The logic of love is always the logic of freedom, and Joseph knew how to love with extraordinary freedom. He never made himself the centre of things. He did not think of himself, but focused instead on the lives of Mary and Jesus.”
According to the Bible, Jesus’ family had to flee to Egypt soon after he was born, out of fear of violent persecution from King Herod. How do we greet children, teens and their families when they leave their countries because of violence, and make a treacherous journey to our borders? Though there are social service organizations like Annunciation House in El Paso, Texas, that welcome them and provide shelter for a time, our governmental agencies have acted inhumanely at times. Would we have wanted Jesus to be forcibly separated from Mary and Joseph at the border of Egypt and kept in a separate prison, only to have his parents deported back to the province of Judea while Jesus was kept in an Egyptian shelter? This is what occurred in the U.S. with hundreds of children, some of whom are only now being reunited with their parents. If Jesus and his family had to stay in Egypt, would we have wanted them to remain in the shadows as undocumented immigrants? Or would we want to provide them a pathway to be citizens with full rights and responsibilities?
Joseph devoted himself to supporting his family and, together with Mary, navigating them through difficult times. The Catholic social teaching principle of the call to family, community and participation promotes the idea that, collectively, we all have a role to play in supporting marginalized families such that children can flourish and grow in the context of their communities. Promoting policies that create a strong safety net to support vulnerable children and families is one way to fulfill this call.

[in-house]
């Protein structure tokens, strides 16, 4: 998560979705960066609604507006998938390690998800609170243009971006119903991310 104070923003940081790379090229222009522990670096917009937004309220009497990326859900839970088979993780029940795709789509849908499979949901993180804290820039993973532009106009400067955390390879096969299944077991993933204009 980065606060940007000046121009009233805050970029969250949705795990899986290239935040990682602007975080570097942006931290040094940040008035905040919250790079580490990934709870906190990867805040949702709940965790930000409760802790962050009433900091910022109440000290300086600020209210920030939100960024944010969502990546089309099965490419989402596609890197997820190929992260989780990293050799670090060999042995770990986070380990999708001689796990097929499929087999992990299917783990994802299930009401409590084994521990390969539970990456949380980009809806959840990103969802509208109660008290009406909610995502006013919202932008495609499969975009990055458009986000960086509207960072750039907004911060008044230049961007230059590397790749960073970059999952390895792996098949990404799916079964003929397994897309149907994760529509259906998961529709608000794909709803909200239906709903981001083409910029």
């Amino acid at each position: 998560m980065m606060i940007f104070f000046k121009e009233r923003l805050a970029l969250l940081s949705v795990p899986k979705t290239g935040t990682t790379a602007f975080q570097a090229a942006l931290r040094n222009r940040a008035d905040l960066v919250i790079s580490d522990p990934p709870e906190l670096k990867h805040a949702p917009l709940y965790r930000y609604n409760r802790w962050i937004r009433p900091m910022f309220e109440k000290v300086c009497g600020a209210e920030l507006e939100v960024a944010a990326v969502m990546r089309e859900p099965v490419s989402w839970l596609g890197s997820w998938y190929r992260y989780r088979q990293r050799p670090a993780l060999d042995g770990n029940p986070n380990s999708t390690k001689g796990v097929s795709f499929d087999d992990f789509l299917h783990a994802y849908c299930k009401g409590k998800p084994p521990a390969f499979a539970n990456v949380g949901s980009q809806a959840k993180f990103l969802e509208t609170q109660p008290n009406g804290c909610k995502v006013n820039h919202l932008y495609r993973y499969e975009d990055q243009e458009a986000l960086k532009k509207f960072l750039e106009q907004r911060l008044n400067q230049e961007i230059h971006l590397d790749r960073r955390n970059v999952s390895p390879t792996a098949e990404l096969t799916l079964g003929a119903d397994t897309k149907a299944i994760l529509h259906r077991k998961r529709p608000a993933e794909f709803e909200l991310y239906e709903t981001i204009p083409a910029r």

The Just and Good Man
Tim Swift, Ph.D.
Professor of Management
Ignatian prayer encourages us to pray with our imagination — to insert ourselves into scenes from the Bible. One wonderful Jesuit, Ignatius of Loyola, prayed over the biblical story of the Nativity in his Spiritual Exercises. He realized that the stable was probably full of bags of grain for the animals inside, along with the equipment used to care for them. Joseph probably needed to remove the clutter from that stable in order to make room for Mary and her impending child. St. Ignatius in prayer imagined himself helping Joseph empty the stable and get things organized. Joseph thanked him for being so helpful.
That is Joseph. The man in the background, doing whatever was required to pave the way for our Savior, and to care for the woman he loved so dearly. He must have been a man of great humility.
Joseph also must have been a man of supreme courage and moral certitude. He married a young woman expecting a child, despite the scandal this may have brought upon him. He endured great physical and emotional peril while taking Mary and the baby Jesus to Bethlehem where he helped Mary bring our Lord into the world, and later when Joseph hurried them into Egypt to flee Herod’s soldiers.
Those of us living the mission of Jesuit education at Saint Joseph's University as faculty members accept some of these same noble duties. How do members of the Saint Joseph’s faculty emulate Jesus’ earthly father? When and where do we work hard, yet stand back in order to promote ad majorem Dei gloriam, “for the greater glory of God?”
St. Joseph reminds us that those who appear hidden or in the shadows can play an incomparable role in the history of salvation. A word of recognition and of gratitude is due to them all.”